The Organized Religion Boogeyman

Is it the “organized” part of “organized religion” everyone claims to dislike, or the “religion” part?

This is a question I’ve long pondered. It sticks with me because of the idea that something so complex as salvation and the eternal fate of one’s immortal soul is a wee bit more complex than other things we crave guidance and instruction on.

  • Want to get your house painted? Well, only licensed, approved contractors will do.
  • I’m sending my kid’s to school. Are these teachers degreed?
  • I’d really like a haircut. Did the Department of Professional Licensure say they’re legit?
  • I’m going to interpret ancient Hebrew texts and try to discern the word of the Lord. Meh. I don’t need any help. I’ll just do it myself.

If this doesn’t seem weird to you, then I guess you have full faith and confidence in your ability to comprehend everything and anything.

The rest of us, not so much.

Let’s look at each part of this “organized religion” conundrum. Continue reading “The Organized Religion Boogeyman”

Don’t Judge Me!

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Let’s talk about judgment.

It’s a dirty word these days, a dirty idea. To think, someone will dare tell me how I should do this or that, or that something I think is wrong?

Now extrapolate this concept to the idea of God, and people flip out.

But think about this: Society functions only because of judgment. We have laws and rules. We punish offenders who infringe on the law-abidings’ rights as a matter of course. We even have these people in black robes called “judges,” maybe you’ve heard of them?

And yet, the idea of a God that actually judges us is anathema to many. “It’s not fair!” “It’s mean!” and all of that.

I find this so ridiculous it hurts. It seems like the whinings a of an adolescent who doesn’t want to be held responsible for his actions.

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A lot might be a fundamental misunderstanding of how judgment and salvation work. It’s not arbitrary, nor is it reliant on performing just the right actions while saying just the right words.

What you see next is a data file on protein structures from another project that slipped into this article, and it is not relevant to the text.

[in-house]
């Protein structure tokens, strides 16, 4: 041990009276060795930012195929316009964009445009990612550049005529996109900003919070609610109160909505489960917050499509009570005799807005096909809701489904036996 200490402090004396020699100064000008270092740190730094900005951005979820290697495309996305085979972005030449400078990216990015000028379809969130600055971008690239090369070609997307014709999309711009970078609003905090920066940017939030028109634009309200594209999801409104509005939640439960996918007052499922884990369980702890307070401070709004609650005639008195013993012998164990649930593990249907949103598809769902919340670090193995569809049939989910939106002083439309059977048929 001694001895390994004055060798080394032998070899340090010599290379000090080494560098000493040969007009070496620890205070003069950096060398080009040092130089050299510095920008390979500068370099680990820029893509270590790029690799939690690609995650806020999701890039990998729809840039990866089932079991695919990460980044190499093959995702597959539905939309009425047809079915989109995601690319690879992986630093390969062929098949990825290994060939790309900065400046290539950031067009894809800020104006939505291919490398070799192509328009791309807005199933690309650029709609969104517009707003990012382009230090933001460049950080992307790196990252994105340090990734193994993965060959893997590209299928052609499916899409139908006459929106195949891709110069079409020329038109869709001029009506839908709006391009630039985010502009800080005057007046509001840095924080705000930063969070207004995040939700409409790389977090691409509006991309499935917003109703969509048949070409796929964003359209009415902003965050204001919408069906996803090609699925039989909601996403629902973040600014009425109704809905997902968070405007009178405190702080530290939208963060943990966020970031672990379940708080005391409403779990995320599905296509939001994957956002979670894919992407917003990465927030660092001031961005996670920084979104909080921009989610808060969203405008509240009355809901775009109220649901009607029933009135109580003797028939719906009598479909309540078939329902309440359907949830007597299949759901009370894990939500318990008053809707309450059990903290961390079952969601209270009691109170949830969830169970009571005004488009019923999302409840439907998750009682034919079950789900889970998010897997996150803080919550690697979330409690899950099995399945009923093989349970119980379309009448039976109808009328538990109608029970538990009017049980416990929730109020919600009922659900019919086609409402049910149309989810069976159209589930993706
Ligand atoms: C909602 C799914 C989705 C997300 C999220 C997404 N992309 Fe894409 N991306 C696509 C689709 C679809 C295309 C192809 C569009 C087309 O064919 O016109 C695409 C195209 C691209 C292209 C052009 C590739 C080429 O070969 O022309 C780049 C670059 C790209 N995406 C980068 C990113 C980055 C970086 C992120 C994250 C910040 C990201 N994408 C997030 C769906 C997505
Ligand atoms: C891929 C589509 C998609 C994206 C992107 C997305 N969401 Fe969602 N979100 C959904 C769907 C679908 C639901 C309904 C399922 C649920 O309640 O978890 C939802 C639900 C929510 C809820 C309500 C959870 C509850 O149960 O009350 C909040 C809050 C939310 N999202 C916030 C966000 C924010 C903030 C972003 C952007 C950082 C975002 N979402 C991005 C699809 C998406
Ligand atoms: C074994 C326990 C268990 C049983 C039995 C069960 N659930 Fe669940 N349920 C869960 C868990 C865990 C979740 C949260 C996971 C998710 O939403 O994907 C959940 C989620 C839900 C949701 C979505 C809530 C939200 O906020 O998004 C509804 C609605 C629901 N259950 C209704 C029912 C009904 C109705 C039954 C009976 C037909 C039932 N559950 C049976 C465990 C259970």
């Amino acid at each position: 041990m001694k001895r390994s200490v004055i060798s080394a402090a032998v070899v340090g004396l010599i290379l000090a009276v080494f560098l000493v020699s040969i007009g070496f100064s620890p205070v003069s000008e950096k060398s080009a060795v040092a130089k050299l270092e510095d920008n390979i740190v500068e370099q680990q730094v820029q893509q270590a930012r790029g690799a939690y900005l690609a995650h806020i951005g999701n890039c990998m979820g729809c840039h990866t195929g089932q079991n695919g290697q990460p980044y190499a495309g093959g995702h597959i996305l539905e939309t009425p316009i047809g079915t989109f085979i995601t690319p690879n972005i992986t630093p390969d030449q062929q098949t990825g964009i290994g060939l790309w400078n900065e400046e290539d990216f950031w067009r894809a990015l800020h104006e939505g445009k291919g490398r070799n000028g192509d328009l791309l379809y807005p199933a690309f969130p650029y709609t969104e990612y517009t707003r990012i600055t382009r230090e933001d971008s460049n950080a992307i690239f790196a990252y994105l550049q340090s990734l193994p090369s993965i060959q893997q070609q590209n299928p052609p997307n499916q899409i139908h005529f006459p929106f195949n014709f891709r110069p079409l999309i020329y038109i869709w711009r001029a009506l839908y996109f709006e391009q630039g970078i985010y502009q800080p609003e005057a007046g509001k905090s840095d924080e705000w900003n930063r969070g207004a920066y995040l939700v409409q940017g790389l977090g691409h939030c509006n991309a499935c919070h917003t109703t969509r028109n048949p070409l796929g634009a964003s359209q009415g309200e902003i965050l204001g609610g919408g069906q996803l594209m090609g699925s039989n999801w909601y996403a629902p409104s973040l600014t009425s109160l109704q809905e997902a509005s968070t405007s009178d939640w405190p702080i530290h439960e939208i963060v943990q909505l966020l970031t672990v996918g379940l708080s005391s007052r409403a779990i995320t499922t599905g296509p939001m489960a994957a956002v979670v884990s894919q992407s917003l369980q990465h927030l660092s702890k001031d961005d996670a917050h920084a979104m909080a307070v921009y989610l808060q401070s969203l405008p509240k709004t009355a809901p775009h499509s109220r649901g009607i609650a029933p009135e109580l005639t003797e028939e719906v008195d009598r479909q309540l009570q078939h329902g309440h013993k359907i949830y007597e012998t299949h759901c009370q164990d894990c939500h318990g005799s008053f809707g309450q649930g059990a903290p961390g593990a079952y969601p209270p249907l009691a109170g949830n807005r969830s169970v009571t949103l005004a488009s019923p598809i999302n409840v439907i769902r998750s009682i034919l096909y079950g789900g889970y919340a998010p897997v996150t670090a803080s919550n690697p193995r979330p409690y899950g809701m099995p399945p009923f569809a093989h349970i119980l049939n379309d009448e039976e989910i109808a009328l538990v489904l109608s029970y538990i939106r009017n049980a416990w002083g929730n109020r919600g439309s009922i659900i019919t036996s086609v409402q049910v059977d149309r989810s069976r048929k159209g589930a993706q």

I think it’s also because the idea of forgiveness is so alien to us Moderns. We don’t even forgive each other—why on Earth would we forgive ourselves, or expect forgiveness from anyone else? Continue reading “Don’t Judge Me!”

Close Your Mind: A Response to Zigmund Reichenbach’s Guest Post

Hey everyone. In case you missed it, my response to Zigmund Reichenbach‘s guest post has been posted over at his excellent blog, All My Small Thoughts. In it, I discuss how using Zig’s idea of methodological skepticism can strengthen your own arguments and how this relates to debates and even the law, if you’re into that sort of thing.

But I also get into how an excess of skepticism can lead to an inability to judge. In other words, that there is such a thing as being too open-minded. An excerpt:

“Judgment” has become a dirty word, as though making a decision–and sticking with it!–is somehow a bad thing. How dare we place value on anything that anyone alive on this world decides to do or say? Who are you to judge?!

I’ll tell you. I’m a thinking human being.

Open-mindedness is good and all, but at some point you have to close your damn mind and discern and decide and yes, judge.

Read the whole thing at Zigmund’s blog, read the rest of his writing because he’s posting a lot of good stuff over there . . . and tell him Alex sent you.